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Brian Slobodow, chief operating officer at Neways, a mid-sized, multi-level sales organization, is the first to admit "I am very short-staffed. I don't have a lot of people with broad procurement skills." Running lean is the company's strategy, but it's also helpful in coping with a weak economy. So he challenges the qualified professionals on staff "to do more than place purchase orders. Ideally, they should be spending considerable time looking for suppliers and negotiating. Because of time constraints, it's impossible to be on the forefront of strategic sourcing," he says. He could hire new staff with skills that generally match his needs, but they would be a fixed cost of $75,000 to $100,000 a year per employee and he'd have to pay their benefits. Among other reasons, this is not the best option in a bad economy. Instead he chose another option: procurement outsourcing. With this strategy, he outsources parts of the procurement process to a business research and analysis firm in India, which he says saves him approximately 50 percent of the total cost of an onshore salaried analyst.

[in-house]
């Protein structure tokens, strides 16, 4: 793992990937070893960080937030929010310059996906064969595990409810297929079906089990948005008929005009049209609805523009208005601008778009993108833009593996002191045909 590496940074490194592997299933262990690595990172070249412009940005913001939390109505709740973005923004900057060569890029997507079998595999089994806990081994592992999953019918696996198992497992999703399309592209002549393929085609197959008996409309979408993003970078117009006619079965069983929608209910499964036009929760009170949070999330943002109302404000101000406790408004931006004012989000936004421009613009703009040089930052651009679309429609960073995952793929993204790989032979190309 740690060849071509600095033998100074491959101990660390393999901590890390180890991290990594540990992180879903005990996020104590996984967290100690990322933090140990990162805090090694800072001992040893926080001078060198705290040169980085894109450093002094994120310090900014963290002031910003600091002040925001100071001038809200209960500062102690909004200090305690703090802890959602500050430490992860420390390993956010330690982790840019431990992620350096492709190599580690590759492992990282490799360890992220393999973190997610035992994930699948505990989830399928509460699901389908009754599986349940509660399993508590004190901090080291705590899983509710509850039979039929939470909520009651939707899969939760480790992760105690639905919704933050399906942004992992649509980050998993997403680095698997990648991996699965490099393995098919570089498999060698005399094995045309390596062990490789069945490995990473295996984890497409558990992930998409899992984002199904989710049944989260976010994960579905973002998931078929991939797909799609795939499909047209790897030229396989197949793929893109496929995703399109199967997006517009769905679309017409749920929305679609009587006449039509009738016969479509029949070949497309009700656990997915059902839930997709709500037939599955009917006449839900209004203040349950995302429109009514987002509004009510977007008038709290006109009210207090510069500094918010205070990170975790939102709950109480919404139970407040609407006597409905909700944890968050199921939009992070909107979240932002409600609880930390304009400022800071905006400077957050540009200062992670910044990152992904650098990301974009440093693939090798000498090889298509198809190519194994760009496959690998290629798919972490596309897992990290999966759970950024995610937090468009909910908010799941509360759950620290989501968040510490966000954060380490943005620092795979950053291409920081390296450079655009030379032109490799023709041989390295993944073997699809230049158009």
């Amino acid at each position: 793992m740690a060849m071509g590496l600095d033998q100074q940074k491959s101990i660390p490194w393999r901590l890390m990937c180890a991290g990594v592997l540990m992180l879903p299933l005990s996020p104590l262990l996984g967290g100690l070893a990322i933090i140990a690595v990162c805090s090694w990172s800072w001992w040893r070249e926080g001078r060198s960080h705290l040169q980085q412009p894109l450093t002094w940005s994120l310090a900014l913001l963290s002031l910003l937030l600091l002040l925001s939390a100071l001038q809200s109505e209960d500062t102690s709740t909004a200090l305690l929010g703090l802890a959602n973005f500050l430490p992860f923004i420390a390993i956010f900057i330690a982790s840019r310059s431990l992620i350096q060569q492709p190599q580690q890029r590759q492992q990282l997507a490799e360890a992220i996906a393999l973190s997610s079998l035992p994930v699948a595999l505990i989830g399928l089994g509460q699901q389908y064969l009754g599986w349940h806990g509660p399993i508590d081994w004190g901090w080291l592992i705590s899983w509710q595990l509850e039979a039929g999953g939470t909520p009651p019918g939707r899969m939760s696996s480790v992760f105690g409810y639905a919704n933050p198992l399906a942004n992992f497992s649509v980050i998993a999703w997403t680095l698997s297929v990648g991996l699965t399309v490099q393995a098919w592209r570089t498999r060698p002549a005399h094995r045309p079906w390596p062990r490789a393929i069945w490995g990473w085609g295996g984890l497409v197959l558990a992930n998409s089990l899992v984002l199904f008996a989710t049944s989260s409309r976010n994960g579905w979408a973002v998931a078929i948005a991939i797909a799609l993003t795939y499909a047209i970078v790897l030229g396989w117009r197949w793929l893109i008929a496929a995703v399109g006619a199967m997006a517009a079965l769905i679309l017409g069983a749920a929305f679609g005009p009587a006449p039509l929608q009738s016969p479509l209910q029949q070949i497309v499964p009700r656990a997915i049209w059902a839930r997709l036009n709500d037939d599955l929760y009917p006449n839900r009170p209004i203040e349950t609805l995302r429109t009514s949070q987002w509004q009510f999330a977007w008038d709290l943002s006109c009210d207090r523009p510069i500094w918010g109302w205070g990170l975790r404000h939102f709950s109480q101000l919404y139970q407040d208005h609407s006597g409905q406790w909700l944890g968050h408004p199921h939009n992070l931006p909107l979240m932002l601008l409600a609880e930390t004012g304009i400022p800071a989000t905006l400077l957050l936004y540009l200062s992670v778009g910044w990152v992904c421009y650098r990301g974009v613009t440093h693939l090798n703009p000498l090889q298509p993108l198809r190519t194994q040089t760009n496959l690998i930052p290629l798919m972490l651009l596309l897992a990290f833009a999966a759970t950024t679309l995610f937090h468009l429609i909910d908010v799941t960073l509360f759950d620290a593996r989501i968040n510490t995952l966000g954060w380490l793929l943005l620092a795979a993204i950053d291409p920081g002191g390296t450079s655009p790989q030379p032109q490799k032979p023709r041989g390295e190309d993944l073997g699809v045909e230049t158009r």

Source: Outsourcing Journal
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